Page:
Kevin Byrne
Jamie Hardesty

North East Northern Powerhouse insight: Kevin Byrne

In an ongoing series, Jamie Hardesty is talking to North East business leaders in an attempt to understand the region’s feelings towards the government’s Northern Powerhouse initiative.

Kevin Byrne, Managing Director at Seymour Civil Engineering, is the latest North East business leader to give his take on the initiative.

What does the Northern Powerhouse mean to you?

The way I see it, the whole idea is that it forms part of national policy in order to level out the regions within the North and to the make the area as a whole more attractive to investors and workers.

We need the high quality jobs to attract high calibre people, and to do that you need a positive, well-funded, well-managed and well-planned regional mandate.

As a construction business I see it as an absolute positive. Our business is infrastructure, so any improvement in that is welcomed with open arms. I think it will cause an upsurge in construction demand.

Are there signs of the Northern Powerhouse starting to bear fruit in the region?

There are certainly lots of positive moves, but we are still at what I’d class as the sub committee stage. People are positioning themselves for glory rather than actioning anything at the moment.

It seems to me that there’s a jigsaw lid – but not so many pieces just yet. That’s not a negative, I just feel there is still a lot of work to be done.

Has the Government done enough to convince you of its commitment to Osborne’s vision?

The jury is still out on that one at the moment, but I accept that there has been a serious distraction with the EU Referendum.

In order to convince us of their commitment, the Government needs to limit the size of London by improving the regions. This is a policy that is generated out of need rather than a gift.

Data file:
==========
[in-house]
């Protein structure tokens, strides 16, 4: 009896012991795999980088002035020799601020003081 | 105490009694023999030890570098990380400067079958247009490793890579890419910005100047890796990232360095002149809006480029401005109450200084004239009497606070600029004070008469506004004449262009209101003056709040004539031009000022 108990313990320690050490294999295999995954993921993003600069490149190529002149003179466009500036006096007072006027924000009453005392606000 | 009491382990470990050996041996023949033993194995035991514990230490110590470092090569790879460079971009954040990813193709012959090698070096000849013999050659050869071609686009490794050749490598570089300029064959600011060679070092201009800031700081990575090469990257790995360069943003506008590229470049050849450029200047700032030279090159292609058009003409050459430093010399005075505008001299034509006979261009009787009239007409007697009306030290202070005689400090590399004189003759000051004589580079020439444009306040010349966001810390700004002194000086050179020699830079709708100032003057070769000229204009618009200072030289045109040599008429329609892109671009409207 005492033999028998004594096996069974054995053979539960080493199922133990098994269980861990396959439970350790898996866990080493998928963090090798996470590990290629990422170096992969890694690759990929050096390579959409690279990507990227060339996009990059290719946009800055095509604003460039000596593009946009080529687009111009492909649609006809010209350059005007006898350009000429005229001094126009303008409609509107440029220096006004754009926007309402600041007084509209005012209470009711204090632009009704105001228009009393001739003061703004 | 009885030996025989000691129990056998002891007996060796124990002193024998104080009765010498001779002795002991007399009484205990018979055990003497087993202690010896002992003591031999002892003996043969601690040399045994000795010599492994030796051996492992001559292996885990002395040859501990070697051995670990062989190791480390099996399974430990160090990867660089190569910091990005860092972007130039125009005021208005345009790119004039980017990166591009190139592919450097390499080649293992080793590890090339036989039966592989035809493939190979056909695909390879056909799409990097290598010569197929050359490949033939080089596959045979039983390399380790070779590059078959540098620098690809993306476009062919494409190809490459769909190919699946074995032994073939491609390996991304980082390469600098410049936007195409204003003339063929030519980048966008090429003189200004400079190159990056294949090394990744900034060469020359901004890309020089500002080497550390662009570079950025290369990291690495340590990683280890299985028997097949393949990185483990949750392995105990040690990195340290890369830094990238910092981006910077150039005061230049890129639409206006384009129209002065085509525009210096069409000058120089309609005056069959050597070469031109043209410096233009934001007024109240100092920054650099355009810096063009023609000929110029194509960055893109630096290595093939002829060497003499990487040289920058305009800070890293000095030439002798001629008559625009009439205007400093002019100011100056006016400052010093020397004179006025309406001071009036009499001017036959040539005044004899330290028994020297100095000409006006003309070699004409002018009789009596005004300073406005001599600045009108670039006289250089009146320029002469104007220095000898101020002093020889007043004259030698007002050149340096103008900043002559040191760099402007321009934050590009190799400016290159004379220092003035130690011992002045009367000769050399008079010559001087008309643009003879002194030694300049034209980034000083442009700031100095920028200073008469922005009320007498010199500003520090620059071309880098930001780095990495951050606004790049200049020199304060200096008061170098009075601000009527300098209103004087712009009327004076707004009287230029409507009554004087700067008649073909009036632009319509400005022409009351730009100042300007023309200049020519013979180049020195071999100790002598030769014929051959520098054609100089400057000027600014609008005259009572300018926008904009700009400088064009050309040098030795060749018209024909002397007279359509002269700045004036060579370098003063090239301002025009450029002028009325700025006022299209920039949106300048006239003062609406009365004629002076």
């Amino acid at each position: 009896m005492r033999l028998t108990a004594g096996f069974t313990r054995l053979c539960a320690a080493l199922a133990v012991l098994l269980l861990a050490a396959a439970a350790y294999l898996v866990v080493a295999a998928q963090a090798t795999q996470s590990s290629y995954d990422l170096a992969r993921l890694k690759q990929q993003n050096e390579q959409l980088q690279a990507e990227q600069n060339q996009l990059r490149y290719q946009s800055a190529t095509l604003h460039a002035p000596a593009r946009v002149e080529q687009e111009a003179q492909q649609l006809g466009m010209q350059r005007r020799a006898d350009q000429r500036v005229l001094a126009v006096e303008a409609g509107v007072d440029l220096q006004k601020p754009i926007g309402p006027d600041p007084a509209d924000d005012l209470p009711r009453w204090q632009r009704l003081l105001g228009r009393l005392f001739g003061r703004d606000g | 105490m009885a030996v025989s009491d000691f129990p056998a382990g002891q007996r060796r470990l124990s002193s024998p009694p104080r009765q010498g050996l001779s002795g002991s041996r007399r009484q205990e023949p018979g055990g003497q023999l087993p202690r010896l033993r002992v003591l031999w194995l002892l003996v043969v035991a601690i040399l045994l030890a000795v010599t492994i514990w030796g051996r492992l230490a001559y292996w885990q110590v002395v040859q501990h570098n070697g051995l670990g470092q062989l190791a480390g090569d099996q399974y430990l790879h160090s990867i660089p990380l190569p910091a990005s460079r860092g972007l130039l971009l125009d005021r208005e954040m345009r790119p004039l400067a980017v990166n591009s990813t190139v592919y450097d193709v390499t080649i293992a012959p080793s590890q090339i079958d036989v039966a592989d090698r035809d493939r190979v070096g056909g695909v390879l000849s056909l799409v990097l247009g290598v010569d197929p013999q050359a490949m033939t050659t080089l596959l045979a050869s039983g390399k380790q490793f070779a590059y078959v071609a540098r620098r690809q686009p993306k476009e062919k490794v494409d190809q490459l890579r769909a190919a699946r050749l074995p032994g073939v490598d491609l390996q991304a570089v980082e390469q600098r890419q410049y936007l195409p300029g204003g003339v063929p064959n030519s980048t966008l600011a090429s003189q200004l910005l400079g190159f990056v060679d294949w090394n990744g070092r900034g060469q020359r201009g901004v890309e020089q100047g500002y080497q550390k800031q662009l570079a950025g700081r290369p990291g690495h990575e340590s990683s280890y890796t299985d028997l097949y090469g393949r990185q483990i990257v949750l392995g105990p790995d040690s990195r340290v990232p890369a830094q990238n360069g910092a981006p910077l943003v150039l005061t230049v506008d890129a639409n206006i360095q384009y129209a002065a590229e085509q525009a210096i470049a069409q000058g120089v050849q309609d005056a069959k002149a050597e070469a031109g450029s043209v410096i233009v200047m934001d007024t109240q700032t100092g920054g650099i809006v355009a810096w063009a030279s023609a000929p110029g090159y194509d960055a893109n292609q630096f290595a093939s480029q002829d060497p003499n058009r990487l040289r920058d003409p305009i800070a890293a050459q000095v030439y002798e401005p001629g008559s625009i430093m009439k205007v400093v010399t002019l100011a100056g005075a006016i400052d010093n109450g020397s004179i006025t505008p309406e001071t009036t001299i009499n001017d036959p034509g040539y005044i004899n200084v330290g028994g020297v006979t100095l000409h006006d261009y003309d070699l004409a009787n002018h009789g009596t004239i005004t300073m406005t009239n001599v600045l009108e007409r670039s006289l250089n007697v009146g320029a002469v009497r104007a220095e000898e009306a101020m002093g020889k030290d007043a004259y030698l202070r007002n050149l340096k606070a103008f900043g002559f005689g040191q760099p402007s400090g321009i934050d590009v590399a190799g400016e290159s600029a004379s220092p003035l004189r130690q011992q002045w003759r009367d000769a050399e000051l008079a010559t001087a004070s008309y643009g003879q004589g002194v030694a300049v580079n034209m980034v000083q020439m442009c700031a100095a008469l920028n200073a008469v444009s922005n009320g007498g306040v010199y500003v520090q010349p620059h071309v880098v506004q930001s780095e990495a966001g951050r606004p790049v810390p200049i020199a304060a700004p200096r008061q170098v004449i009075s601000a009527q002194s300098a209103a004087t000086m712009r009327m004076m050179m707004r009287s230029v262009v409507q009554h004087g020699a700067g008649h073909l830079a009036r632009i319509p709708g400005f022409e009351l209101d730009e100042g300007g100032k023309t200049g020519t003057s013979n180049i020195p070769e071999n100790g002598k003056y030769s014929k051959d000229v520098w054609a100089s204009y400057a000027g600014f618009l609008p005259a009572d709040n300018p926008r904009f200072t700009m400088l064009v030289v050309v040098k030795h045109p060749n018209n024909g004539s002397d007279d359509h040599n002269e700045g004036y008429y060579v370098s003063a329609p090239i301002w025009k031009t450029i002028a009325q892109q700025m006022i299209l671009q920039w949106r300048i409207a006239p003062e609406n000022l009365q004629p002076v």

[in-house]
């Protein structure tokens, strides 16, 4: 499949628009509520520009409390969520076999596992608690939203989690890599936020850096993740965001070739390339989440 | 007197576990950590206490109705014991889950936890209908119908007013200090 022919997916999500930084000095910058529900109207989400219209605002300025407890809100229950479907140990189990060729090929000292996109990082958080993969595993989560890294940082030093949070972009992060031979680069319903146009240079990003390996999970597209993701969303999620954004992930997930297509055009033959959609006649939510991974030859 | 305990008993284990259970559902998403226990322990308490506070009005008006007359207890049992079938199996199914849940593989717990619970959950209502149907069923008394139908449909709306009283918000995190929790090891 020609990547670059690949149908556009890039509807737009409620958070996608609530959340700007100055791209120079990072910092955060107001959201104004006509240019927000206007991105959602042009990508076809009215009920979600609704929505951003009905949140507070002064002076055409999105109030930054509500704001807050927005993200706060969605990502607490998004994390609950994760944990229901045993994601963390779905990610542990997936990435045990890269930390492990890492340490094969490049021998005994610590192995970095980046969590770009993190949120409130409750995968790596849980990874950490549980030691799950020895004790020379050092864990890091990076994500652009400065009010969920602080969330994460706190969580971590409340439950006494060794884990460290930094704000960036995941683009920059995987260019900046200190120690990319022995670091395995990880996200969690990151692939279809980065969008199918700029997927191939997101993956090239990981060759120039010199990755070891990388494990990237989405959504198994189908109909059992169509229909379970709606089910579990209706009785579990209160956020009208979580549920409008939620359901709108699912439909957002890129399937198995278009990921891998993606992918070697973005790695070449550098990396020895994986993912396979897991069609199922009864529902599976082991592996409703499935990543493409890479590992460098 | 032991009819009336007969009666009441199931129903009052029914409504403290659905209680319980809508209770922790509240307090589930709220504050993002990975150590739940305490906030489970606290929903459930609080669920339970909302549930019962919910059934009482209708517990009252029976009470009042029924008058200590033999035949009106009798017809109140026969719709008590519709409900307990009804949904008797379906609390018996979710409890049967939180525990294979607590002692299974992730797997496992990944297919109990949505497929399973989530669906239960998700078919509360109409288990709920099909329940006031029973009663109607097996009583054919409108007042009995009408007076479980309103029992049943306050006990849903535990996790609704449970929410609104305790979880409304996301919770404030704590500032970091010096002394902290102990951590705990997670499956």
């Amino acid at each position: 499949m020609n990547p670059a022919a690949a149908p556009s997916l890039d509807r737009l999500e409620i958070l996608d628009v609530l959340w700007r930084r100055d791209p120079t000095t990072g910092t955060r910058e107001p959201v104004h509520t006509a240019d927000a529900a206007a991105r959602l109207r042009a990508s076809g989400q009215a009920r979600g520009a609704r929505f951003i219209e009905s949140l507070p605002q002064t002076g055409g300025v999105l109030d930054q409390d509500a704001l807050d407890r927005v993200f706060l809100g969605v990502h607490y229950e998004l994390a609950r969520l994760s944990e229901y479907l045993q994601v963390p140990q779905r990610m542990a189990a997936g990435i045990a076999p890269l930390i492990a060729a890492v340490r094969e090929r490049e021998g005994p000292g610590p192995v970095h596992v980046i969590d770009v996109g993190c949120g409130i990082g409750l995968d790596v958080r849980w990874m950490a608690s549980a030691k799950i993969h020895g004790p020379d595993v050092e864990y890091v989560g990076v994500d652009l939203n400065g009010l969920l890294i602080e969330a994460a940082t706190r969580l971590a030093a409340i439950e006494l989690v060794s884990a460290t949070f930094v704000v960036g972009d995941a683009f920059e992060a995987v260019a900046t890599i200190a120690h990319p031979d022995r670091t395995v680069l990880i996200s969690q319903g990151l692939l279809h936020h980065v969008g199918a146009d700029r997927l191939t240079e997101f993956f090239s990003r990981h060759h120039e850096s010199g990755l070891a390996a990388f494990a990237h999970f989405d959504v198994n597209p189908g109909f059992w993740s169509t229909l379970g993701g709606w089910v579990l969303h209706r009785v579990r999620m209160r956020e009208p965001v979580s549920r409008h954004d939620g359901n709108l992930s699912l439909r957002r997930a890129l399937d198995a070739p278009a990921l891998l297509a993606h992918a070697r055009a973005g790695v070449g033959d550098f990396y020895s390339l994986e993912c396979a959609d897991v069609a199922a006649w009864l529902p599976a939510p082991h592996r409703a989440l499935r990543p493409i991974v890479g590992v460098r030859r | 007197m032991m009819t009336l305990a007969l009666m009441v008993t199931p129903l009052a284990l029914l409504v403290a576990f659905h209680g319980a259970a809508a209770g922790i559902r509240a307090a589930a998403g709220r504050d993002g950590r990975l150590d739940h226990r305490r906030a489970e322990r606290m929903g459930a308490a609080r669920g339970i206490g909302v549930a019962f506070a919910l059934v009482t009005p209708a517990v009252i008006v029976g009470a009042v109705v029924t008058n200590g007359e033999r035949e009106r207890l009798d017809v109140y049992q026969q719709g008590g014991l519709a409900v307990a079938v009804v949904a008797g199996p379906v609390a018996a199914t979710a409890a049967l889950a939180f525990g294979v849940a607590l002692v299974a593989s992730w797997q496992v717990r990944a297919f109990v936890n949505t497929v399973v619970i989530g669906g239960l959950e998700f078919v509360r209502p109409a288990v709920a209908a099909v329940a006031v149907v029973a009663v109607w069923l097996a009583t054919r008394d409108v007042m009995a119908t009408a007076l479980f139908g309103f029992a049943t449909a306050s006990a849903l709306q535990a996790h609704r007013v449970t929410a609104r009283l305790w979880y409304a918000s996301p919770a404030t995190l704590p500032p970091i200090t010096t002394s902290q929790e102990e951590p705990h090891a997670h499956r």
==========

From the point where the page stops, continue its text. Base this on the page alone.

I think the only obstacle in it is how we get connections north of Leeds. You can see how the North East connects as a region, but I think it is very important that we don’t become a sub-branch of a Northern Powerhouse.

Transport improvement is intrinsic to the Northern Powerhouse. Do you believe that spending billions on infrastructure will improve Northern productivity?

Absolutely undoubtedly. The ease of movement makes the region far more attractive and efficient, and that is something which will encourage inward investment.

Our infrastructure here in the North East isn’t always as bad as is often made out. I remember working in the North West, and if I had a meeting in Liverpool from Manchester I could be out all day.

Where we are here in the region, I can visit a project in Stockton or Darlington, come into Hartlepool, go back to Middlesbrough and then maybe Newcastle. It isn’t uncommon to have six or seven meetings throughout the working day.

Are there any other areas which you believe money should be spent on, ahead of transport?

With the exception of health and education, the sooner we start spending money on infrastructure the better in my opinion.

There will actually be socio-economic benefits from a better infrastructure across the North. We already have the fundamental basis of integrated transport here in the North East, but strategic improvements will go some way to making us a market leader.

Let’s invest to finish rather than invest to start.

Does the North East need a mayor? If so, who should it be?

As far as I’m concerned I’d be in favour of a mayor.

A strong, credible local figurehead. I think well connected mayors can read and address local issues and make decisions based on localism rather than national policy.

Who should it be? I sat next to Jeff Stelling at the Hartlepool Business Awards and his passion for the region shines through. Look at his rant about Middlesbrough from a couple of years ago. He’d be ideal.

Will the Northern Powerhouse be realised in the North East?

The Northern Powerhouse will be realised as it is Government policy as opposed to a wish. However, the benefits the North East takes from it will be a direct function of our own engagement. Everyone needs to embrace it. Put up or shut up. That would be my take on it.

Thanks Kevin.

As our series is drawing to a close, Bdaily would like to reiterate its thanks to the North East business community for actively participating in the Northern Powerhouse debate and in helping to understand what the Government’s initiative means for the region’s businesses.

Look out for our upcoming interview with Northern Powerhouse Minister James Wharton in the coming weeks as we look to round off the series.

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